Again, I've got 40 years of working with banks financial systems, suting financial systems, auditing manufacturing systems and processes, computer programming, and I've been the Election Officer for six election cycles now and, with others, guided some changes in our county's election handling procedures.

Please believe what I'm telling you.
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Atman Donating Member (1000+ posts) Send PM | Profile | Ignore Mon Oct-30-06 10:59 PM
Response to Reply #61
67. I suppose you're right. I could machine some new gears...
...with every 57th tooth removed, and hope the missing teeth resulted in votes for my particular candidate. The mechanical skills to work on one of these 1920's-era machines is so readily available :sarcasm:, we actually keep spares around just to cannibalize repair parts (not sarcasm), because no one makes them anymore, and there is only one mechanic in the city with the knowledge to fix them. Seriously. If one breaks during the voting day, we just verify the vote count up until that point, file a report, lock the machine up and roll out a replacement if one is available.

COULD one be altered? Sure. Easily, imperceptibly, and with confidence that the alterations would ultimately help my candidate? No way. For that, you need computer chips.

.
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orleans Donating Member (1000+ posts) Send PM | Profile | Ignore Tue Oct-31-06 03:49 AM
Response to Reply #67
69. thanks for all the great info on these mechanical machines
i never knew anything about them either (except that they looked huge and you pulled a lever)

i have been of the mind that we need to banish the dres

my precinct uses paper and we fill in the circles with a black marker. HOWEVER, when this great paper ballot is filled out the voter slides in through an automatic counter which i just happened to notice in 2004 was manufactured by DIEBOLD

(my heart sank)

my solution is: paper ballots are the best, you fill in the little oval with a black marker or pencil, and every fucking one of them gets hand counted, and counted again several times (just like we used to do in a data research company i worked at--the phone surveys would be taken and then everything got hand counted by three people and the tallies had to match or we had to recount a stack of papers)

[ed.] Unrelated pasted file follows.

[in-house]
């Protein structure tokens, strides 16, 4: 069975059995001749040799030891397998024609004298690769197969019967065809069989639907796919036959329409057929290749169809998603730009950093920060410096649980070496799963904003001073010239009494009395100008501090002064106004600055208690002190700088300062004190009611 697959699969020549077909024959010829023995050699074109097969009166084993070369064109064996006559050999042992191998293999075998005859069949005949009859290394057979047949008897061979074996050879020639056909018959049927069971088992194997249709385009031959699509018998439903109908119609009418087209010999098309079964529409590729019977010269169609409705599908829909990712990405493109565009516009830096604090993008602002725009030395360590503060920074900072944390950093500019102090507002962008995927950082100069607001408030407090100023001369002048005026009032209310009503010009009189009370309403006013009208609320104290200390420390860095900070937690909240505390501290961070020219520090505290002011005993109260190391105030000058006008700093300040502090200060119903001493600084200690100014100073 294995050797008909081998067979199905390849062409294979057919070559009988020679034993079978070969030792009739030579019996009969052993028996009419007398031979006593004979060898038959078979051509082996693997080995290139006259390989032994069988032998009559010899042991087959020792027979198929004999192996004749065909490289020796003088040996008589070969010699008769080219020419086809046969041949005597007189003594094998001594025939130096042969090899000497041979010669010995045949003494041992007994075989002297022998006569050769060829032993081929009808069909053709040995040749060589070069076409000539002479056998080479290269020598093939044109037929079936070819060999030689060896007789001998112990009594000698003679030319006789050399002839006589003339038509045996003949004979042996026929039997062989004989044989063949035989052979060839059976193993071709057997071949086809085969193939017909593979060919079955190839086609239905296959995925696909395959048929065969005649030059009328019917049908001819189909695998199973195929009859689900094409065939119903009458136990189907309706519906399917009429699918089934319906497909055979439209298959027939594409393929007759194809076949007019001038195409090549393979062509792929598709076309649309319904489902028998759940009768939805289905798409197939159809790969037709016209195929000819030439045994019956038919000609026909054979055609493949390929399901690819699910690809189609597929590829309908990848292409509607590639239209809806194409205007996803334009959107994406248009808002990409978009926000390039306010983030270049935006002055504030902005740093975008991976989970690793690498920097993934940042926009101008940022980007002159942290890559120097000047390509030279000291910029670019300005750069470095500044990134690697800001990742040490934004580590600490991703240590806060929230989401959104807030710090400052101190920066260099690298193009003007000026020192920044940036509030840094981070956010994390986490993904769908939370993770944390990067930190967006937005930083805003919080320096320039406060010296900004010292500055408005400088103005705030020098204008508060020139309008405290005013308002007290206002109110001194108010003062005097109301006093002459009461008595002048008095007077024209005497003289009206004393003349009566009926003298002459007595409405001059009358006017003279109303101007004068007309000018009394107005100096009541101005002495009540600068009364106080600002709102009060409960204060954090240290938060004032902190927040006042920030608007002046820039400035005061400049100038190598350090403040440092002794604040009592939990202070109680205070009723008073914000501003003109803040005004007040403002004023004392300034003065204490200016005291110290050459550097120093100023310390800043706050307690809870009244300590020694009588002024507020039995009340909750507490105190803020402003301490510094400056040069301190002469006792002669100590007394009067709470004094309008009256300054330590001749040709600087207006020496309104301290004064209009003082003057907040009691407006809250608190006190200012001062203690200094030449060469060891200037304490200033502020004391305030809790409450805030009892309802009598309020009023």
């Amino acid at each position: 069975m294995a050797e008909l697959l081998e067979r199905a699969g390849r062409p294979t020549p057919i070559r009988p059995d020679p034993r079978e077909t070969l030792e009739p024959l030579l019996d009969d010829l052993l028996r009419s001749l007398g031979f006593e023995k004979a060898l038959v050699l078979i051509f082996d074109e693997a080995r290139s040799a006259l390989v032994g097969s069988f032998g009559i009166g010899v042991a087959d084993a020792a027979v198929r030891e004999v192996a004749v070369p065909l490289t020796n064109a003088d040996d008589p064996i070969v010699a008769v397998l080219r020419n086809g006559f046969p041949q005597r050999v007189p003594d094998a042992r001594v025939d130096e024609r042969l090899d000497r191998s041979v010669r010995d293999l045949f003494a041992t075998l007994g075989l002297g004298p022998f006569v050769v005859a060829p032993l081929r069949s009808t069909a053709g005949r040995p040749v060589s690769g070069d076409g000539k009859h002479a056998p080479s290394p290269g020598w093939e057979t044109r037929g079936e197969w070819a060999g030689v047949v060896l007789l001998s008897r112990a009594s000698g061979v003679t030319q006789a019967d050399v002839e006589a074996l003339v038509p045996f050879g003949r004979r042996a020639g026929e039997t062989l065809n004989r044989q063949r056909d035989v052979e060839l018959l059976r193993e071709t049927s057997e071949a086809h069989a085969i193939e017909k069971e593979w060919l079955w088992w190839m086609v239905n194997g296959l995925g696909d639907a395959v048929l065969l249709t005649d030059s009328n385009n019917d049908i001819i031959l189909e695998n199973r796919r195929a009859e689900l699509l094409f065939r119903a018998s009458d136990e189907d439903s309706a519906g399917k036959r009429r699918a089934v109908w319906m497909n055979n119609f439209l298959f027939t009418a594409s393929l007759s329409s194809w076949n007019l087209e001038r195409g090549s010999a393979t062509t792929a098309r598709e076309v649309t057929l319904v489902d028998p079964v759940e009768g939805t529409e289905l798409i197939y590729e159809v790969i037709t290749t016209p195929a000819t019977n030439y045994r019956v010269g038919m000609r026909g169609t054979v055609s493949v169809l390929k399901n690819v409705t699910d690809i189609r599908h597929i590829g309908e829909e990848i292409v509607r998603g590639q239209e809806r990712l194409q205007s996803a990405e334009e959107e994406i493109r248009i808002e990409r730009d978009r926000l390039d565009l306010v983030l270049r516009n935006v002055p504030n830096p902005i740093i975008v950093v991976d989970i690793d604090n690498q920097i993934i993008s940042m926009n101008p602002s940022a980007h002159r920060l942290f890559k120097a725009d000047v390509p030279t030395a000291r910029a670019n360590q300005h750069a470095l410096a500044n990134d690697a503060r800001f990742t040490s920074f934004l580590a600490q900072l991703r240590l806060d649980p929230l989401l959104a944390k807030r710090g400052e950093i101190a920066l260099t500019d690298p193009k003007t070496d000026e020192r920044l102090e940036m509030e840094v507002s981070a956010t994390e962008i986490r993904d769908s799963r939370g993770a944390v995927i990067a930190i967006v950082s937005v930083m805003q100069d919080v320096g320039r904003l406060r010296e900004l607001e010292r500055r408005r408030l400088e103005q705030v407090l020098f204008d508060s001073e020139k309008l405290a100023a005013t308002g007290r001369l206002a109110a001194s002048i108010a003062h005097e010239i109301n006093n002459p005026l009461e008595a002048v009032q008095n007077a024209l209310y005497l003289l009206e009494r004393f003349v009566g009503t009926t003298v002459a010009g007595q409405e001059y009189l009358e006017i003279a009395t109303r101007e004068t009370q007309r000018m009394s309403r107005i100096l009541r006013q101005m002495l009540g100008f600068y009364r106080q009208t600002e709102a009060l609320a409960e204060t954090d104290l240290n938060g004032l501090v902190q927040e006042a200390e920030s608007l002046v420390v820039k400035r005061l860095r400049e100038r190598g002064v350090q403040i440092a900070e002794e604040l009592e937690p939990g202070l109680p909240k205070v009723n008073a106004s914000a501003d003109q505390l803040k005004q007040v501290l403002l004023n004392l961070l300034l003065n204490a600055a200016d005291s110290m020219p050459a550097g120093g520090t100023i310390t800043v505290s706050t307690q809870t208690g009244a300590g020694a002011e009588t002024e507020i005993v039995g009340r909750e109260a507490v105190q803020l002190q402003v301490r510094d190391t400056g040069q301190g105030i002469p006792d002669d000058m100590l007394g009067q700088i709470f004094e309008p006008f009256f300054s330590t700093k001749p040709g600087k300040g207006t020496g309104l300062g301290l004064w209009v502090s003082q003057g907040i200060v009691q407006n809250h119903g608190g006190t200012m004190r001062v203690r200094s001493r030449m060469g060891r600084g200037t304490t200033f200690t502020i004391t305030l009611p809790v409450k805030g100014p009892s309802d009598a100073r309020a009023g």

but these mechanical machines sound fairly secure as well--

anyway, thanks for the lowdown on them.
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grasswire Donating Member (1000+ posts) Send PM | Profile | Ignore Mon Oct-30-06 08:43 PM
Response to Reply #12
37. the notion of "buying and selling votes" pales...
...in comparison to the damage that electronic voting can do in just moments, with just one machine and one person willing to subvert democracy. Think about the complicated, messy task of trying to steal an election by buying the votes of a couple of thousand people, or even a couple of hundred. Somebody in that group is going to squeal, and somebody's going to prison.

But a crook can crack a voting machine and steal a goddam presidential election in moments.

A possible solution is the introduction of 3-part NCR paper ballot. Everyone knows this stuff. The pink copy goes home with the voter, the white copy goes in the ballot box, and the yellow copy goes into a lockbox held for a number of years in case there's a recount needed -- the paper trail.

NCR 3-part paper is being used for ballots in emerging democracies. Why not here?
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Hope springs eternal Donating Member (213 posts) Send PM | Profile | Ignore Mon Oct-30-06 08:05 PM
Response to Reply #3
18. if certain preciencts recorded enough irregulaities
then a class action suit could be had

Think about this:

An average polling place has about maybe 8-10,000 voters using it. Let's say your in a 54-46% democratic district. If your precienct voted red, then you and other democrats get together and tally the votes. If you end up getting serious irregularites, then it's suit time. Every precent has a record of weither it went red or blue (it has to), so if you suspect voter fraud, then you and fellow democrats could take the ovte yourselves.


note: you don't need to know who voted republican to find out weither there was irregualites in the vote, a simple comparison of democratic votes to registered voters should do the trick.
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karlrschneider Donating Member (1000+ posts) Send PM | Profile | Ignore Mon Oct-30-06 08:16 PM
Response to Reply #18
24. Convincing a jury, either in civil or criminal proceedings with that sort
of evidence would be a hill I wouldn't want to climb. The very kind of irregularities you posit were rife in 04, pretty well documented and produced zero satisfaction.
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karlrschneider Donating Member (1000+ posts) Send PM | Profile | Ignore Mon Oct-30-06 07:52 PM
Response to Original message
7. A receipt by itself isn't useful. What we must have is a paper with
our vote clearly indicated that gets locked into a box IN the polling place and saved for at least